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Sergeant Saddler’s Second
Act 2 of The Knights Trace in Awes West
© 2022 James LaFond
“The talk begins, that’s fated grim to finish.”
-Roland, First Jest, Second Chant
The gatehouse at Redrock Station, was, of course, nowhere near the gate! The gate tower was formidable enough and overlooked by the Tower Brass. Said tower was not affixed with a single symbol or coin or even guilt with a tincture of that rare knightly metal. The gate was of willow stake, a drop gate. The tower door was woven of hawthorn to a massive proportion, six inches thick and six feet wide by 8 feet high.
The yard, between tower and gate, with stables and barracks between tower and side-canyon walls, was a mere fifty paces across, with Redrock Creek running through it, before the tower, over which a ten foot bridge of stacked stone lead to the door of that tower, fronted by a ten by ten foot red flag court, accessed immediately from barracks and stables, barracks to the north. From the tower roof the Knight Brass could see the Great Plains, 20 miles east.
The gatehouse, was so named for it hid the postern gate, that secret way up the narrow defile concealed by the stone walled station, walled only on the front by man and to north, south and west by God’s tireless hand. Among the scullers, three Mexican goatherds, an Irish shepherd and dogs, and two negro chicken boys provided fresh food to supplement the maize flatbread and Saint George’s own sour dough crackers provided by The Order. The rue mainstay was the venison, bison, elk, moose and bear provided by the scouts, Scout Sergeant Praying Trigger Tim, Creed the Hymn singing breed, and Vile Quill the Ute breed and young Sharp Shoe Brown, a most curious looking brown Buffalo-head Indian. The troop ate in two watches even as the boys who camped out in the yard messed in two watches. These boys were commanded by the Farrier Sergeant, who also direct the horse tender, usually a slave and the Gate Ranger. The gate rangers were the three most junior rangers posted in rotation.
The scullers called the barns and stables there home and were under the command of the Station Sergeant.
The gatehouse door had been taken from a Spanish church rectory. Hence, the hanging of this door was a story oft told, of how Saddler finally threw up his hands in disgust, unable to level the door on its hinges, rode to Saint George, abducted a carpenter indented under the Masons, brought him here to set the door proper, and then, telling him he had runaway that he was wanted dead or alive by the dread masons, whole ruled the cathedral cities. But since the carpenter had fixed their door, he was free to go. Saddler lent him passage to New Spain, with Praying Trigger Tim as a guide, with assurances that work to order could be had from a padre missing his rectory door.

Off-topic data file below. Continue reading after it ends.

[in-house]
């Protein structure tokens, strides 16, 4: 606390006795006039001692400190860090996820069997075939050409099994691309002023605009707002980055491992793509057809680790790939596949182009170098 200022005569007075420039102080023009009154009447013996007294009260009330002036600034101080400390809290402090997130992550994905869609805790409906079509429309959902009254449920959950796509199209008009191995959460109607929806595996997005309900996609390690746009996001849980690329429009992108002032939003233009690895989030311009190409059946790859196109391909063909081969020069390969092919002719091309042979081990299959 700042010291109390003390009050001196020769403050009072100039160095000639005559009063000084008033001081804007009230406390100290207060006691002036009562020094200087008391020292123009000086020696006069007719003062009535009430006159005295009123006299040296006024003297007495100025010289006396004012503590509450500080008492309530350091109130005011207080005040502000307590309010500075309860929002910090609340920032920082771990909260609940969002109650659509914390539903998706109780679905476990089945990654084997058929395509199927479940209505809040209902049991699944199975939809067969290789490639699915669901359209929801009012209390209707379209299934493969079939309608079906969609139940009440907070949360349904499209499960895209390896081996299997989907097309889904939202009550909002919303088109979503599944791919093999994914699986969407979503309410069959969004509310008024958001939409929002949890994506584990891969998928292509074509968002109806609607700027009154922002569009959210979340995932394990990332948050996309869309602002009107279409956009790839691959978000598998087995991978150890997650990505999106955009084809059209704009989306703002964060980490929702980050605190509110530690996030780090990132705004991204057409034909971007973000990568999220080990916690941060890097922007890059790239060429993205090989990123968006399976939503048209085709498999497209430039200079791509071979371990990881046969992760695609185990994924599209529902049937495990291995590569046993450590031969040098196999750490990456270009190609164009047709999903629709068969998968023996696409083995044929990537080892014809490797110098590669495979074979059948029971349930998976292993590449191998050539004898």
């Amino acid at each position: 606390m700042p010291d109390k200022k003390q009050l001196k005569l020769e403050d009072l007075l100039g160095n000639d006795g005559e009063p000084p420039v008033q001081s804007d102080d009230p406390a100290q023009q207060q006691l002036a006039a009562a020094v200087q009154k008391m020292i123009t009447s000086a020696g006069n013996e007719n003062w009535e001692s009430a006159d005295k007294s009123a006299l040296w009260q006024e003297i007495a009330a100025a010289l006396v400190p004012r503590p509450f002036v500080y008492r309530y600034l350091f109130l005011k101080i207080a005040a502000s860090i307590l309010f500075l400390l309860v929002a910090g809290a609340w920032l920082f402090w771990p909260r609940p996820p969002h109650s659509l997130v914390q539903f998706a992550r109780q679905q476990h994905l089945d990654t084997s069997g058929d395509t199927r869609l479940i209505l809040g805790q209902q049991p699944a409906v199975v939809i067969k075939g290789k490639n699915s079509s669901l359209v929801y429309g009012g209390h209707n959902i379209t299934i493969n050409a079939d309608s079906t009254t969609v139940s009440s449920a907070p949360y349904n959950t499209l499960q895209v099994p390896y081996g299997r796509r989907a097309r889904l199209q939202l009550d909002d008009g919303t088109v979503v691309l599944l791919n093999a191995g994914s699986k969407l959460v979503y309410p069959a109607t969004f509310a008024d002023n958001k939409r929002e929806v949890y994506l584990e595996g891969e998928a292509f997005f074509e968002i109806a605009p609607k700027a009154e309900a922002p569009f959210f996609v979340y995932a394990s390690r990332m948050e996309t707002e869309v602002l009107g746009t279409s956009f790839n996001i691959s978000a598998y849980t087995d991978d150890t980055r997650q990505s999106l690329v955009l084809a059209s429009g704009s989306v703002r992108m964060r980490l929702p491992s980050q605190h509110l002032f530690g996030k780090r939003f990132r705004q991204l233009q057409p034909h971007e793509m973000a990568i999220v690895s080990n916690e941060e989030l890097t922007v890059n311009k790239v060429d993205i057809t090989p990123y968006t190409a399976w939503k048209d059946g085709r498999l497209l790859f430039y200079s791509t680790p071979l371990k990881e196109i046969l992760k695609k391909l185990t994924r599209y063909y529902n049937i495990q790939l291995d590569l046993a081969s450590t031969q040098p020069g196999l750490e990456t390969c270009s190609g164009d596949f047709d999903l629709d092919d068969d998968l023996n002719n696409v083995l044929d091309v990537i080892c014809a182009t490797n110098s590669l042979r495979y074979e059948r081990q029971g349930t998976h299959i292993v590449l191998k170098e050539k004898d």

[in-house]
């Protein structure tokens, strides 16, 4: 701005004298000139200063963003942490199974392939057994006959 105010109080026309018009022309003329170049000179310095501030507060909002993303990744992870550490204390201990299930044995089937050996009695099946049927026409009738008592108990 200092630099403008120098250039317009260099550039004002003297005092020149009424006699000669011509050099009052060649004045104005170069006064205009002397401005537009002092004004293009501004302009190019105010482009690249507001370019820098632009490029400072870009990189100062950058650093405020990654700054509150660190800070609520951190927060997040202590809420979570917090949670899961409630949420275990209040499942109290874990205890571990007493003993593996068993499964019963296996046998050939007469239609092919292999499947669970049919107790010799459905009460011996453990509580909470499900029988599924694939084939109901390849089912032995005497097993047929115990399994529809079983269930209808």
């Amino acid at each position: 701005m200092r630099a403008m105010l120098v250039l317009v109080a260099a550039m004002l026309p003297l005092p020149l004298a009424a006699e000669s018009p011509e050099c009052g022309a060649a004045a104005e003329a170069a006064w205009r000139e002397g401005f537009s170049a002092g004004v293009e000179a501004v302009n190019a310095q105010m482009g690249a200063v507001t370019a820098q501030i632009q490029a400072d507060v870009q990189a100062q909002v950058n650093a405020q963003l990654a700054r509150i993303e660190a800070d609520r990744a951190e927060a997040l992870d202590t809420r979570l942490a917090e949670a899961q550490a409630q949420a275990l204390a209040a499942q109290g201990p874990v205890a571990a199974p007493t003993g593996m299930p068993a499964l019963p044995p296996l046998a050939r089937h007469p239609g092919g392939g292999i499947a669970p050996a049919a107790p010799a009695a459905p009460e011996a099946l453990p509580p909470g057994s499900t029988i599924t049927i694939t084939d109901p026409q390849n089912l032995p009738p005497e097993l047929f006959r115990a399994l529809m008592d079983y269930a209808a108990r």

Brawn often wondered if Tim had slain the carpenter on the trace to New Spain, but lacked the courage to ask, even with his eyes.
Such thoughts reveried across the young pilloried mind as he walked surly like into the lair of is betters, for rangers could only be said to be denning when winter covered the stations with deep snow.
‘So this is my plight, to be one of these murdercrows?’
He reached for the door and sensed or heard something behind him. Stopping and turning his head, he saw Tim shadowing him by a pace, and motioned to the door, “Scout Sergeant,” giving way with some sardonic tension released in his grin, to which Tim narrowed his gaze into a dark-moted slot of disapproval and glided by him, through the perfectly balanced door, swinging easy on its precision hinges.
Within, the two lanterns hung from the center beam illuminated the scene: this was no shift mess here. Only the Farrier Sergeant and scullers and boys were at duty, the nobility four of course in their stone tower nosing through their Bible and Roland’s Song with their servant the Stone Deacon decreeing what the learned would dispense to the rude in scripture and song this night.
‘I am a man now!’
“Boy,” snarled Sergeant Saddler, I got me a dee-lem-ah!”
The man was a terror of Awes West, some fifty years old, stronger and fitter then all the rest except for The Knight Brass and the Farrier Sergeant; not a large man like Their Lord or the Stone Deacon, but a man of stout, wiry action. At five feet and ten inches, Saddler stood to look Brawn directly in the eye, the same height the both of them, the tallest rangers, with only lanky Tim taller among the scouts.
Saddler extended his hand, “Come ‘ere boy,” beckoning him to come take a cup of grog. “It’s time for the much delayed medicinal treatment of your Denver-earned stripes—Ranger Shacks, get a shirt on dis barechested sombitch!”
A chest opened and a buckskin shirt, like what a real ranger wore, was taken out and held up to Brawn by the eldest and thinnest of their band, Old Shacks, sixty and two, with but three teeth left in his head. “Yep, Sarge, da ole squaw stretched ‘er right.”
The old timer then looked askance at Brawn and sneered, “We’ll, I ain’ a gonna dress yer scarified hide! Whatch you da Knight Brass! Standin’ dere a loogin’ at me like I some pert piece ‘o ass?”
Laughter rocked the room at Brawn’s surly expense, the humor of world-wearied men prodding the world wary youth into their mirth-filled den.